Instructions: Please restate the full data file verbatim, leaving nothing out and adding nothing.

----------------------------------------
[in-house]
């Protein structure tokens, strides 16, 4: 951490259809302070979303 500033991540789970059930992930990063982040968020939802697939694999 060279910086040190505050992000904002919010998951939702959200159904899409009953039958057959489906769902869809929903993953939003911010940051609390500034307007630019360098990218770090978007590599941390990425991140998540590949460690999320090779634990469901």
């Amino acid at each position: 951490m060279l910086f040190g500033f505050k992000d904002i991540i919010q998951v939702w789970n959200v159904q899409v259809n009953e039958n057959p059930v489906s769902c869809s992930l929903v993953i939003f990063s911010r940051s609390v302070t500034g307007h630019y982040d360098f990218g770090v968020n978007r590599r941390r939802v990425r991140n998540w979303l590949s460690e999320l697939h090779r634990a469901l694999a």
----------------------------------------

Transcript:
[in-house]
């Protein structure tokens, strides 16, 4: 951490259809302070979303 500033991540789970059930992930990063982040968020939802697939694999 060279910086040190505050992000904002919010998951939702959200159904899409009953039958057959489906769902869809929903993953939003911010940051609390500034307007630019360098990218770090978007590599941390990425991140998540590949460690999320090779634990469901």
């Amino acid at each position: 951490m060279l910086f040190g500033f505050k992000d904002i991540i919010q998951v939702w789970n959200v159904q899409v259809n009953e039958n057959p059930v489906s769902c869809s992930l929903v993953i939003f990063s911010r940051s609390v302070t500034g307007h630019y982040d360098f990218g770090v968020n978007r590599r941390r939802v990425r991140n998540w979303l590949s460690e999320l697939h090779r634990a469901l694999a």